My earliest memories of my father, Shamsur Rahman Faruqi, are about his looks and unusual habits. His hair was a mass of curls that he liked to tug when he deliberated, which was often. I was quite captivated by his habit of wrapping a thick, tightly curled lock of hair around his finger, almost straightening it out, then letting go, all the while he was talking or reading a book.
Father tamed his hair by plastering it with mustard oil. Every morning, summer or winter, he would bathe with cold water, then oil his wet hair and comb it back. It was glossy and slick for a while, but bounced back to its natural curly state as soon as it was dry enough. I can’t remember how old I was — most likely five or six years — as I watched droplets fly from a wide-toothed comb when father brushed his wet hair. His comb was special. No one told me that it was special, but I supposed it was.
He was always reading. And while he read, my mother often stood behind his chair, or the bed’s headboard, and ran her fingers through his hair. He read propped up in bed. The house wasn’t big enough to have a separate room as a study. There was a ‘study table’ in my parent’s bedroom. It was shared among us. The room itself was dominated by two oversized beds that had been custom made in Bareilly, a town in northern India close to the Himalayas, known for furniture making.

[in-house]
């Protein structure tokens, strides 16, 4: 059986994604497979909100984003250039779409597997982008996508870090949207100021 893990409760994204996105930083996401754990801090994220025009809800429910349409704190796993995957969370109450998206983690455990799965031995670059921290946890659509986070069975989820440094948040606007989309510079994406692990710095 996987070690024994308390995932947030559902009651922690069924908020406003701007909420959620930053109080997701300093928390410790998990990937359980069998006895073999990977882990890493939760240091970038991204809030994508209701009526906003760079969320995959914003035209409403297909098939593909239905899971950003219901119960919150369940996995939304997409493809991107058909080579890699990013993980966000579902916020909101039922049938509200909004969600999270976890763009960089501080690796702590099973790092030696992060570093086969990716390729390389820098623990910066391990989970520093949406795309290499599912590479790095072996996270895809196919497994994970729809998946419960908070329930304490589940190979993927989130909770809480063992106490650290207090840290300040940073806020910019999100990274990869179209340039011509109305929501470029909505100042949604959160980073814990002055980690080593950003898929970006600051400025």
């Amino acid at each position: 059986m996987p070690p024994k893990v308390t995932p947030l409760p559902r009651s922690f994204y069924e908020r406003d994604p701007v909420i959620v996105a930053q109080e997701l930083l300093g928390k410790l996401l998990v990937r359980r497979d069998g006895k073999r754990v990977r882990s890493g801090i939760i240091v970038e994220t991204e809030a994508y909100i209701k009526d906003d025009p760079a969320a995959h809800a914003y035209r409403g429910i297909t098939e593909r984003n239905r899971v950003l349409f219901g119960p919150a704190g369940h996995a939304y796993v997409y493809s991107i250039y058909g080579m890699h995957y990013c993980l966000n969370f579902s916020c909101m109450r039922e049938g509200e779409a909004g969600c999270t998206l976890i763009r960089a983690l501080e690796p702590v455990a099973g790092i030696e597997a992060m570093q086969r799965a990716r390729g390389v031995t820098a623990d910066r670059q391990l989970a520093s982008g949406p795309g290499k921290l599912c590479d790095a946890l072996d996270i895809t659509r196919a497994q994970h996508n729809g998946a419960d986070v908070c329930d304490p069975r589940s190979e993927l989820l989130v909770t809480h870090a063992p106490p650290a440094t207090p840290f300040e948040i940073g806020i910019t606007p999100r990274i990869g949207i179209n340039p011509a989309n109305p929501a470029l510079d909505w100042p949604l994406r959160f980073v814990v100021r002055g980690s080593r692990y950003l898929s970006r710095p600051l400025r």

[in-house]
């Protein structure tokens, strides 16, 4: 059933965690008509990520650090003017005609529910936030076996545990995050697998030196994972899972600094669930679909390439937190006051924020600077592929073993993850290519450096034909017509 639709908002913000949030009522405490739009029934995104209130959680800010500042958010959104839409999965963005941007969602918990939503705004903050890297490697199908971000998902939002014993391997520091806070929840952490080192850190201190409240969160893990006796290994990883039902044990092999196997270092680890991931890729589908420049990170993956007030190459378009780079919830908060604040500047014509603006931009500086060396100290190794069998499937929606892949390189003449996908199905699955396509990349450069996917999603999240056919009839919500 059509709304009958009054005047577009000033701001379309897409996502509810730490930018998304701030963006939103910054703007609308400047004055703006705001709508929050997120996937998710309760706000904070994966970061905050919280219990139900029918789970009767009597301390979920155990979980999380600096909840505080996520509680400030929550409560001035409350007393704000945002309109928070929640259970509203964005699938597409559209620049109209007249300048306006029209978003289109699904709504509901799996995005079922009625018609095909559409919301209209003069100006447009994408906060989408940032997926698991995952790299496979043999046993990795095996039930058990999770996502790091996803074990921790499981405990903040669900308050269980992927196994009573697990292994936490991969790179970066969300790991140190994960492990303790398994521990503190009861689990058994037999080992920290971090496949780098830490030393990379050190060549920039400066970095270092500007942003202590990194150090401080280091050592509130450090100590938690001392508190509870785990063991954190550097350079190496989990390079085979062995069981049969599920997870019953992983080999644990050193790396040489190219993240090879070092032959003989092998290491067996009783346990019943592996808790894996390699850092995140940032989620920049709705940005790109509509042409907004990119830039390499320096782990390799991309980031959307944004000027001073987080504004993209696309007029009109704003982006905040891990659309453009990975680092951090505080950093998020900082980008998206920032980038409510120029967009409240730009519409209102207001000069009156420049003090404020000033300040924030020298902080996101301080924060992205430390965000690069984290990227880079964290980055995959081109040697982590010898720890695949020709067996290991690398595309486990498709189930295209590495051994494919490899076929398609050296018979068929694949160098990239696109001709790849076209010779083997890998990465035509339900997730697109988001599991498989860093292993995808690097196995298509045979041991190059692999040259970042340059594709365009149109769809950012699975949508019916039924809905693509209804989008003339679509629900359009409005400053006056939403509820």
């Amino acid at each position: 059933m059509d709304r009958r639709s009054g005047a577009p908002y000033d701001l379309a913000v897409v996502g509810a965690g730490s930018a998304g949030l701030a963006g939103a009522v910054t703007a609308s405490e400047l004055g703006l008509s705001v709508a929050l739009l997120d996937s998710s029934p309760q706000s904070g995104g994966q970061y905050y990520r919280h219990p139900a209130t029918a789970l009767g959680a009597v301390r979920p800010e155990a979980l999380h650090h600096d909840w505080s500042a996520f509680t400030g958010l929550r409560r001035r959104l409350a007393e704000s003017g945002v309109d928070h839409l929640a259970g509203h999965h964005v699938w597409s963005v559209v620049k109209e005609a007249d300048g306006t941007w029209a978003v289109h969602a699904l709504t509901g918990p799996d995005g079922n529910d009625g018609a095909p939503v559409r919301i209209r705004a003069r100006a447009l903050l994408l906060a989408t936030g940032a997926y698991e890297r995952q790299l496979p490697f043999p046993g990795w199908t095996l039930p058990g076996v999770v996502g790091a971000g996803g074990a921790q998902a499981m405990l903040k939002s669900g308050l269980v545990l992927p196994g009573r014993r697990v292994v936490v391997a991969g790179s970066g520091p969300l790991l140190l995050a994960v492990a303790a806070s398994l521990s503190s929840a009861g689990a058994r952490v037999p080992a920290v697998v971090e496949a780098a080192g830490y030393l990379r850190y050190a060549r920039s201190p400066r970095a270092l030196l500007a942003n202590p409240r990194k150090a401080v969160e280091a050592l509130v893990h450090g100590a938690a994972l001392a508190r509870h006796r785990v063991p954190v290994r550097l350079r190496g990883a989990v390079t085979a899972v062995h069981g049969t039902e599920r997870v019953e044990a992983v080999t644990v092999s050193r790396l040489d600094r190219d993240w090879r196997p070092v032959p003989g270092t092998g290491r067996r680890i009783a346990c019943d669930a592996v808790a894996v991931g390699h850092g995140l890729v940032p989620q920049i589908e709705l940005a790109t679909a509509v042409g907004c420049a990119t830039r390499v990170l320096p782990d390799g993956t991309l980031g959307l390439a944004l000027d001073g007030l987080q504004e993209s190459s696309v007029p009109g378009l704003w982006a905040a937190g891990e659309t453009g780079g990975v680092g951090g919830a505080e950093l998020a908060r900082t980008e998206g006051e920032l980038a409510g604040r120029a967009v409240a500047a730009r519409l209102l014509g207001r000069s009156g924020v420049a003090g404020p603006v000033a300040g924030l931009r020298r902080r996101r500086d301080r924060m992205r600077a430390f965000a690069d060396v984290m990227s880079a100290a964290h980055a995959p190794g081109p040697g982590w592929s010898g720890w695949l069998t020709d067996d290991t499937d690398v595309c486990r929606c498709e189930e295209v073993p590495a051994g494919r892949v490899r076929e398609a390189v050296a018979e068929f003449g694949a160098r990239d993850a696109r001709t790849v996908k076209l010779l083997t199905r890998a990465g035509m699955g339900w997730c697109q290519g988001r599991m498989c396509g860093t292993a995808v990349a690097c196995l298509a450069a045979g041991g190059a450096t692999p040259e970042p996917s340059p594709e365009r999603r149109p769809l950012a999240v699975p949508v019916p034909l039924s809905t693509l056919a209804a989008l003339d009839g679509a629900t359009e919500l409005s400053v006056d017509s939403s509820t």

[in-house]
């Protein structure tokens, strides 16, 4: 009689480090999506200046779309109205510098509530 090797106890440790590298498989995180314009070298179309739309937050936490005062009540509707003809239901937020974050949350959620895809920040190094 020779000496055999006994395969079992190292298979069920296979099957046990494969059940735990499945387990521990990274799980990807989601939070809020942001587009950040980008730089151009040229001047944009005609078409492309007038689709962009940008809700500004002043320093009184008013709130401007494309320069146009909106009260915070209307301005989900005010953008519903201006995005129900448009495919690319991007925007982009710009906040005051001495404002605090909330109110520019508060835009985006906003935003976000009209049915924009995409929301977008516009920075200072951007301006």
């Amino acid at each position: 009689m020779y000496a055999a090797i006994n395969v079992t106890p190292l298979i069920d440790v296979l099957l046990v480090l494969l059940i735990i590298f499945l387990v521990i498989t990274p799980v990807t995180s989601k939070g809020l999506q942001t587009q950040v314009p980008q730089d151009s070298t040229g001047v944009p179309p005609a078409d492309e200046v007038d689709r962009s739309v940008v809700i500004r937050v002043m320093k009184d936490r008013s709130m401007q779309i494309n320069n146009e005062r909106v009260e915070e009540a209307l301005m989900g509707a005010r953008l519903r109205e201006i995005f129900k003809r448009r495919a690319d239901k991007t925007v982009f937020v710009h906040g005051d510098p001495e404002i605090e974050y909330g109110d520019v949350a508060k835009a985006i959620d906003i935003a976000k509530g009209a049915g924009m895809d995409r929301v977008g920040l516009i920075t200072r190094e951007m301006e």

The beds were of solid shisham wood and had a distinctive, somewhat overwrought, but unforgettable design. Small, presumably steel, brackets were affixed to both ends of the beds, meant for rods to hold up mosquito nets. (But where could one find such oversized mosquito nets?) Those little brackets, in vertical rows of threes, were good at latching on to clothing. Many a frock received a tear; saris or dupattas were ripped as they got caught in those wily things. Eventually, after many years of ruing over damaged clothing, my parents had them removed.
And I remember him smoking. Gold Flake. A cigarette would dangle from his fingers, the ash at its tip growing long because he was engaged in doing something else. The ash would eventually fall on the floor. He blew smoke rings in the air for me. I loved the smell of tobacco that hung around him. I loved the tobacco stain between his middle and index fingers.
He lived on tea and bread for a while. His shoes were worn out. He wore flip-flops. But stories of his brilliance circulated on the college grapevine.
I also associate my initial memories of him with cars. Father’s early posting was in Delhi. The first car was a Hindustan Morris. It wasn’t self-starting; a crank had to be inserted in the front of the car and given a good whirl to get the engine going. I was fond of collecting trivial things, mostly shiny trinkets, in my little purse. Car keys among them. Once, I put the car keys in my purse and kept quiet while my parents searched frantically for them. Mother and I were leaving by train for Allahabad. Eventually, I am told, a taxi was called for the station. After we were comfortably seated inside our compartment, I opened my purse and fished out the keys. I was probably punished, but I don’t recall any of it.